No More Twins Please

There is so much Mani Ratnam could have done with the piece he took from Ramayana to interpret, but seems he got lost with managing two production (Hindi and Tamil) at the same time. He set out to explore the shades of Raavan’s character, of his not just being black or grey but yellow too.  Ratnam probably wanted to paint each head of Raavan as different character, of him being deified by the locals, of being a Robinhood, of being a terror, but the canvas he chose seemed not large enough. 

Abhishek Bachchan in the Hindi version of Raavan

 

That’s when I wish I knew Tamil. Vikram exuded some great control over his emotions in the glimpses of footage he managed to extract from Ash-Abhi hullaballoo, that Mani Ratnam create in hindi version of Raavan.  

Vikram in the Tamil version of Raavanan

 

The paper thin plot concentrated in the three primary characters of Beera, Ragini and Dev. Beera abducted Dev’s wife to avenge his sister’s rape driving her to suicide. But instead of mindlessly killing Ragini he mindlessly saves her when she attempts a suicide by falling off the cliff on being abducted. The movie did had its Mani Ratnam touches but somehow it wasn’t consistent. The central plot of the relationship between three characters, of their changing dynamic and the various shades they exude holds the signature Mani Ratnam treatment, but other character in the fringes either make or break it because of their own caliber rather Mani’s directorial skills.
Beera falls for Ragini’s resplendent beauty (some awesome work by Santosh Sivan and Manikandan who merges Aishwarya Rai with the scenic beauty of Athirappilly Falls and other breathtaking locales that Mani chose around South India) and courage displayed (probably reminding him of the courge his newlywed abandoned sister showed when taken in police custody.) The abductor then falls in love with her and keeps asking her hostage if she would stay with him? Ragini had a perfect married life and ideal husband or so she believed. Beera came in to her life to pierce holes into it and her illusion breaks apart. She screamed, hauled and believed that her husband would come to her rescue within fourteen minutes but Dev seemed more interested in capturing the bandit than rescuing his wife (Dev kills the messenger for peace whereas any other would have utilized it to reach to his wife) and does not turn up till the fourteenth day (reference to Ramayan’s number fourteen.) Ragini’s indecisiveness with her loyalties increasingly became evident as the movie progressed and she gets back to Dev.
The climax of the movie did bring out the various imageries of good, bad against the colour white and black. The fight between Beera in black and Dev in white on the bridge is what Ratnam has depicted in “Yuva” as well. What Ratnam wanted to explore here was not the good, bad and evil, but how the hero can have shades of grey and how a bandit is more sensitive towards her hostage’s sensitivities. Beera is careful not to hurt Ragini but Dev is more efforted towards his duties as a cop than as a husband.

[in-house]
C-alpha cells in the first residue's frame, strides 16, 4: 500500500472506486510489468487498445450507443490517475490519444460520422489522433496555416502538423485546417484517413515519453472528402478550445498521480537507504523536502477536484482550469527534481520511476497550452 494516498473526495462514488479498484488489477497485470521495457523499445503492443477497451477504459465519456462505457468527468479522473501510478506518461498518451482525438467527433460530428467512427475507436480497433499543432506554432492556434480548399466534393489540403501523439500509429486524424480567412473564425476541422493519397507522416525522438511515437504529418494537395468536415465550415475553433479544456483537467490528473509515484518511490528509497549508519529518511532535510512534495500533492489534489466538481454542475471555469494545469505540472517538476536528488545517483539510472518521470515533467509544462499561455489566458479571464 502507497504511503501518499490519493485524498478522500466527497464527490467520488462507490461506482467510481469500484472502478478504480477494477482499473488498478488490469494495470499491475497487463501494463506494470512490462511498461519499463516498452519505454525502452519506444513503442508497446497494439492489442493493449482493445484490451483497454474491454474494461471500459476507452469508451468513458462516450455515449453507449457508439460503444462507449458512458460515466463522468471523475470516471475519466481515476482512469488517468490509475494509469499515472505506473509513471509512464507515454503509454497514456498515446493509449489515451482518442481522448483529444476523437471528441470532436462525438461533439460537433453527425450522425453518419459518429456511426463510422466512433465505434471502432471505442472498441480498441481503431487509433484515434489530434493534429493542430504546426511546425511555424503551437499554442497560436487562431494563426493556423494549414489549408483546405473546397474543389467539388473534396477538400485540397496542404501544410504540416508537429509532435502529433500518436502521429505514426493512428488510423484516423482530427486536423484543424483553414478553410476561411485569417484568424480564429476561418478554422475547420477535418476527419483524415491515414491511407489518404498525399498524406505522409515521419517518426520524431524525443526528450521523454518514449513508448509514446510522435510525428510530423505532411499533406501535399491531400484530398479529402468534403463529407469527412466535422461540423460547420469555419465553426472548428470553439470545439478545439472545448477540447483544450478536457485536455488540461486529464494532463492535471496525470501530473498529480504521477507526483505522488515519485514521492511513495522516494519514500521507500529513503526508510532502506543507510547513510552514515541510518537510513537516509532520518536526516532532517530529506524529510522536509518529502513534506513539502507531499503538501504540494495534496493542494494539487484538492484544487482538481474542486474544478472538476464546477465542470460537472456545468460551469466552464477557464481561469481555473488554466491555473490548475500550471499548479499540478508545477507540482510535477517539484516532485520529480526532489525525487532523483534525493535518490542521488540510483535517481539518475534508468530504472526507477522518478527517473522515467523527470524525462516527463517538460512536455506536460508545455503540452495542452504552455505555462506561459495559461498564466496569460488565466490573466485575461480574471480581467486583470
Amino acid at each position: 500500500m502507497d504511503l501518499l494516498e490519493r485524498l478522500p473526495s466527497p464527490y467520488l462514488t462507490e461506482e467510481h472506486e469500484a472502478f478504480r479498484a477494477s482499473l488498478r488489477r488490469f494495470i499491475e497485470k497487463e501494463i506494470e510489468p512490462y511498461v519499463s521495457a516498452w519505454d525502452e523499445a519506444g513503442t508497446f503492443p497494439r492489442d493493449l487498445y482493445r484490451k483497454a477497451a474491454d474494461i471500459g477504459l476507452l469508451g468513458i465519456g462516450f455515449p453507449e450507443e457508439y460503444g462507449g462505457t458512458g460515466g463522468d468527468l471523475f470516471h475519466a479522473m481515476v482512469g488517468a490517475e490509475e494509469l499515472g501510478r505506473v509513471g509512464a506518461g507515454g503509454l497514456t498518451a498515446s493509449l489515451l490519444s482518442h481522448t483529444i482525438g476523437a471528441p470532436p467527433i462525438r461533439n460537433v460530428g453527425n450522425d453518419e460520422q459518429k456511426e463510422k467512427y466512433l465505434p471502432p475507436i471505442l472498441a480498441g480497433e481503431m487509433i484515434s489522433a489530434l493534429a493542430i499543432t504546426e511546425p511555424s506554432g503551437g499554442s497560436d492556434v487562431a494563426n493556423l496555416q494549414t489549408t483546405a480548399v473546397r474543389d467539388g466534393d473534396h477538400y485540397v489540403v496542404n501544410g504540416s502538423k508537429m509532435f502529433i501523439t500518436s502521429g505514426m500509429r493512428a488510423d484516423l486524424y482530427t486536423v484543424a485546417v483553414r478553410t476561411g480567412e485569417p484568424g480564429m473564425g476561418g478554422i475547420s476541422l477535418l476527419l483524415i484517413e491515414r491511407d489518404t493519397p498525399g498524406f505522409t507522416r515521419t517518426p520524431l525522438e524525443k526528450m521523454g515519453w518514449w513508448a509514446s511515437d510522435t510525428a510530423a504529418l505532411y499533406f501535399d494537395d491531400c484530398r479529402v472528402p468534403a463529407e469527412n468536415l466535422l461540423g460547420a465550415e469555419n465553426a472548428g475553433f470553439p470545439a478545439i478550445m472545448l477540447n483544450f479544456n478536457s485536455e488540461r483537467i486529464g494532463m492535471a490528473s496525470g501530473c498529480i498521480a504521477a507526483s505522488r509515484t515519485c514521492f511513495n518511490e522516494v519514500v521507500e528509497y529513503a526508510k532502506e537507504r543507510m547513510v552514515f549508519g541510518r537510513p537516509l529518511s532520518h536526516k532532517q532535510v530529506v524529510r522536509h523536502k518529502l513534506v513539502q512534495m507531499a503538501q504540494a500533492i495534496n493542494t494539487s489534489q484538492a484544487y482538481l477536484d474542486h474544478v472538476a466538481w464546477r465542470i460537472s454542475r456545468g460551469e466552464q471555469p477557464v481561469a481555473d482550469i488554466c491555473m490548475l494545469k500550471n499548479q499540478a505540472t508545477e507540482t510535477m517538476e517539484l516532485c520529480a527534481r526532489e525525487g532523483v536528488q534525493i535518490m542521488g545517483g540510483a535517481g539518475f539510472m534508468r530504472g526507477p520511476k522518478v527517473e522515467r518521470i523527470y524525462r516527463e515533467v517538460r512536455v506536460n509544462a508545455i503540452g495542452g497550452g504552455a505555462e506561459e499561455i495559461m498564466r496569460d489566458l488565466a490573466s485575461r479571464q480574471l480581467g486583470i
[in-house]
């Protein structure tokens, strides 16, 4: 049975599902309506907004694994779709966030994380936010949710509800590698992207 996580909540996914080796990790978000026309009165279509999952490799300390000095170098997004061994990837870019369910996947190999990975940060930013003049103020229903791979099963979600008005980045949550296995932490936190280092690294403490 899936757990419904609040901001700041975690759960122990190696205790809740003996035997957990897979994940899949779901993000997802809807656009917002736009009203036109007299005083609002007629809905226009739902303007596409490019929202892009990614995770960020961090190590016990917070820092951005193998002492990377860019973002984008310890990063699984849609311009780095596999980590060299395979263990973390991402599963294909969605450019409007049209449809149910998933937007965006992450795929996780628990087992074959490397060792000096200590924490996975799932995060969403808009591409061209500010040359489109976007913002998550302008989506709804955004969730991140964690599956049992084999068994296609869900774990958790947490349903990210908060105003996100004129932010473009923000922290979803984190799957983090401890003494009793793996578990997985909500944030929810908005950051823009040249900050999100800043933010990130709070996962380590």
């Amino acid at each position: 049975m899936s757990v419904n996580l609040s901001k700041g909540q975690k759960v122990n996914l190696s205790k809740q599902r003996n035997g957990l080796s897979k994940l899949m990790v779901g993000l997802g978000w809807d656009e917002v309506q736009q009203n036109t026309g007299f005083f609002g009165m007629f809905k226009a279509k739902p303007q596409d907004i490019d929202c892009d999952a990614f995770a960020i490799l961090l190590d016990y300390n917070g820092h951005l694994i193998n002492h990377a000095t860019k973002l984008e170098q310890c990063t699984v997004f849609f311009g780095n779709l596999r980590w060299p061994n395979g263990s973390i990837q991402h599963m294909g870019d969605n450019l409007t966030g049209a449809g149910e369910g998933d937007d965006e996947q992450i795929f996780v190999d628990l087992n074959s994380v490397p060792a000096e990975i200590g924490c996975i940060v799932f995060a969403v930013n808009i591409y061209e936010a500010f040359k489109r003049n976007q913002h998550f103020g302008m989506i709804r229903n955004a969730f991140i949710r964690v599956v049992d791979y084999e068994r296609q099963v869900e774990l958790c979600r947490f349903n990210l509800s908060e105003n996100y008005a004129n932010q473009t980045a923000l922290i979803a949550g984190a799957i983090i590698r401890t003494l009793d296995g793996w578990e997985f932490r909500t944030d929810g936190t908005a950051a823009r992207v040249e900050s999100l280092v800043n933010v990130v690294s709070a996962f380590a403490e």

What is disappointing in the movie is the postured acting of Aishwarya and confounding animation of Abhishek. A far cry from their stellar stroke of “Guru.” There were so many moments in the movie that could have been great for want of acting caliber by Abhi_Ash. That’s when I felt my inadequacies with Tamil language. Beera’s character had so much to emote rather than the head shake and dirty grin. The diractor too felt their want and used shaky camera but only to add to audience’s frustration. I am hopeful that Vikram did bring about the magic of Beera through the screen.
The sub characters came and went without proper introduction or conclusion to their part of the story (though this is not new to Ratnam’s narrative style has done it before in “Dil se.”) It was only Beera’s sister Jamunia (Priyamani) who got a conclusion but more so because she was the one who sets the ball rolling. Others characters like the ones played by Ravi Kishan and Govinda disappeared in the end as the spotlight moved to the three central characters. Ravi Kishan effortlessly brought about the torn between innocence and revenge of a bandit for which Abhishek struggled till the end. Govinda was as much a nuisance as he is in any of his movies. Sadly, Mani Ratnam could not keep up his own expectation let alone help Govinda’s image.
The saving grace of the movie was few breathtaking moments created by Mani, Sivan and Rehman. Few of the shots with Rehman’s score (he did the background as well), Sivan (or Manikanda- we would not know) and the genious of Ratnam would linger on till a long time after the movie has ended. The shot were Aishwarya jumps off the cliff when taken into abduction by Abhishek and later when Abhishek falls off after being shooted with Rehman’s rendition of “Ja ud ja re” playing… these are some of the images to take back home.

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